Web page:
At Prostate Cancer UK we recently stuck our head above the parapet and published guidance to help GPs and practice nurses to improve the early detection of prostate cancer in men without symptoms. This disease kills over 10,000 men a year in the UK and I'm afraid that number is set to rise. As always, if you dare to put your head up, you can get it shot at. Some commentators felt that we were encouraging the diagnosis of slow-growing cancers that would not have shortened a man's life, and some even said that a charity shouldn't be doing this kind of work.
So why did we take action on a sensitive issue like this? Let me explain the background.
The official Public Health England guidance on the use of the PSA test - used to try to pick up prostate cancer - was re-issued at the same time as our work. The PSA test is notoriously inaccurate, which is the reason Prostate Cancer UK remains opposed to population-wide screening until there's actually a better test to screen with. Nobody wants thousands of men to get damaging side effects of treatment that they never needed in the first place!
So why not just go with the official guidance? After all, it is based on clinical trials and published evidence. But the evidence is limited and leaves big gaps where GPs are left to make up their own minds what to do. A couple of examples: there is nothing about how often to re-test a man with a 'normal' PSA value, or about when to stop testing. There is nothing about what to do for men at higher risk (if they have a family history of the disease or if they're black). These gaps create differences in the way that GPs are using the PSA test now, which means some men lose out on the opportunity of early prostate cancer detection.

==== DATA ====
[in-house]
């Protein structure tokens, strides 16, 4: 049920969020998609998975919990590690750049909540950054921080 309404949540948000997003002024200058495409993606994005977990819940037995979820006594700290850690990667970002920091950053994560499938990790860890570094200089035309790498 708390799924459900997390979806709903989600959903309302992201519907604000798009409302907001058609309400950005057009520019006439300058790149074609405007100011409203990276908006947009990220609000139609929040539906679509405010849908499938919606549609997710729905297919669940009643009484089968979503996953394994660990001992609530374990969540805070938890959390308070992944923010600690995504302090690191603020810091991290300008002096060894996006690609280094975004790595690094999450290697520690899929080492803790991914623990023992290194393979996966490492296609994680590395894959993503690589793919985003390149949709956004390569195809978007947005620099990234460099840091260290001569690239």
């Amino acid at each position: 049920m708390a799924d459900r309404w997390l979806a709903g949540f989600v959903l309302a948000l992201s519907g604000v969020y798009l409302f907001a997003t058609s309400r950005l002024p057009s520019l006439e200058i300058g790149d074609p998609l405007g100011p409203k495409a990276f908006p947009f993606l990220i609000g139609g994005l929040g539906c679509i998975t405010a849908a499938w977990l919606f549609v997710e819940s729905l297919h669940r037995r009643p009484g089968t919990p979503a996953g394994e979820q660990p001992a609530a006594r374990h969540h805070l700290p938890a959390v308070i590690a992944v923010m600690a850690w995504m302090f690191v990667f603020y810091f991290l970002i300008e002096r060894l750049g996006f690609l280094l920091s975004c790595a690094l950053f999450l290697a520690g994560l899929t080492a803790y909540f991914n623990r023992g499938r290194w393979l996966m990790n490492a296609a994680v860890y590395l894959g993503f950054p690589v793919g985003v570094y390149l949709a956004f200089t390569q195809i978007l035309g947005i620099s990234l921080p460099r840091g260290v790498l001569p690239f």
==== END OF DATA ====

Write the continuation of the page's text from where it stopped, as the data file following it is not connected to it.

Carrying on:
We've been aware of the gaps in the published evidence but we didn't want to just sit back and wait for years for something better to come along. So we decided to develop a clinical consensus on how to use the PSA test more effectively. We opted for the Delphi survey technique, used by health scientists and bodies like NICE to steer decisions when there's limited research or a lack of clarity. We got over 300 health professionals - consultants, nurses and 49% were GPs - to give us their views on draft statements using existing international guidelines. We went round this loop three times to get to a consensus, and then a group of experts, with an independent chair, refined and agreed the final wording of the statements. http://prostatecanceruk.org/PSAconsensus.
In an ideal world, it wouldn't be down to a charity to answer these tricky questions about how to improve early detection of prostate cancer whilst avoiding over-treatment. But there has been a scandalous lack of investment in research to solve this problem. So for us, this is only the start. We're also taking the lead in funding longer term research to put a risk prediction tool into the hands of GPs across the UK. This is the tool that doctors and patients alike have been crying out for - something to identify men at high risk of aggressive prostate cancer. Something to improve diagnosis and really help to target testing and treatment. We hope that GPs across the UK will be using this new tool within the next three to five years. But in the meantime tens of thousands more men will develop aggressive prostate cancer. And many will die.
I know this is a contentious area. Lots of doctors don't like using the PSA test because it's unreliable and can lead to over-diagnosis and over treatment. But at present it is the best thing men have got. And our clinical consensus will help GPs to use it more effectively.
Yes, Prostate Cancer UK has an agenda - we are unashamedly here for men who have, or might develop, prostate cancer, and for their families. And our agenda includes trying to redress the past inertia that means prostate cancer is repeatedly side-lined and ignored. Men need clarity over when and why they should be tested, and we are proud to have facilitated this work to help frontline clinicians reduce the number of men who are diagnosed too late.